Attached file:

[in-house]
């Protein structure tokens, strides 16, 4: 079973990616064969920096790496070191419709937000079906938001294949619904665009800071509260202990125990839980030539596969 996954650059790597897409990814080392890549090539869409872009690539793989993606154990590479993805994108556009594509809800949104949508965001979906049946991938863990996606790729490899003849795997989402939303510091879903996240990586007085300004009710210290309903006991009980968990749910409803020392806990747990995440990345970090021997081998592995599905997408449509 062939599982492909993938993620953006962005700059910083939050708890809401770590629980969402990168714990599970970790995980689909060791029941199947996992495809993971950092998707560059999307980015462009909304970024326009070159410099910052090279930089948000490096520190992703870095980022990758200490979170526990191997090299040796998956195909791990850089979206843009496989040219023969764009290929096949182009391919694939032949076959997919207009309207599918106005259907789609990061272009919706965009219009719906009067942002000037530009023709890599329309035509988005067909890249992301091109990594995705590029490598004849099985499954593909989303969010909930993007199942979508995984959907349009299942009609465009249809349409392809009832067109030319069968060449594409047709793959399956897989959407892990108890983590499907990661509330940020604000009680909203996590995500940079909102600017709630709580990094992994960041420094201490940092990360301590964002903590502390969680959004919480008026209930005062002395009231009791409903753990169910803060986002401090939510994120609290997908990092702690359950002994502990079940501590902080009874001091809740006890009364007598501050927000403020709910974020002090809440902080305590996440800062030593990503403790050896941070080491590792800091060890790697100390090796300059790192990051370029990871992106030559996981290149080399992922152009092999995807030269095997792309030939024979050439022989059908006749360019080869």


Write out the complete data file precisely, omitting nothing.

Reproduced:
[in-house]
């Protein structure tokens, strides 16, 4: 079973990616064969920096790496070191419709937000079906938001294949619904665009800071509260202990125990839980030539596969 996954650059790597897409990814080392890549090539869409872009690539793989993606154990590479993805994108556009594509809800949104949508965001979906049946991938863990996606790729490899003849795997989402939303510091879903996240990586007085300004009710210290309903006991009980968990749910409803020392806990747990995440990345970090021997081998592995599905997408449509 062939599982492909993938993620953006962005700059910083939050708890809401770590629980969402990168714990599970970790995980689909060791029941199947996992495809993971950092998707560059999307980015462009909304970024326009070159410099910052090279930089948000490096520190992703870095980022990758200490979170526990191997090299040796998956195909791990850089979206843009496989040219023969764009290929096949182009391919694939032949076959997919207009309207599918106005259907789609990061272009919706965009219009719906009067942002000037530009023709890599329309035509988005067909890249992301091109990594995705590029490598004849099985499954593909989303969010909930993007199942979508995984959907349009299942009609465009249809349409392809009832067109030319069968060449594409047709793959399956897989959407892990108890983590499907990661509330940020604000009680909203996590995500940079909102600017709630709580990094992994960041420094201490940092990360301590964002903590502390969680959004919480008026209930005062002395009231009791409903753990169910803060986002401090939510994120609290997908990092702690359950002994502990079940501590902080009874001091809740006890009364007598501050927000403020709910974020002090809440902080305590996440800062030593990503403790050896941070080491590792800091060890790697100390090796300059790192990051370029990871992106030559996981290149080399992922152009092999995807030269095997792309030939024979050439022989059908006749360019080869």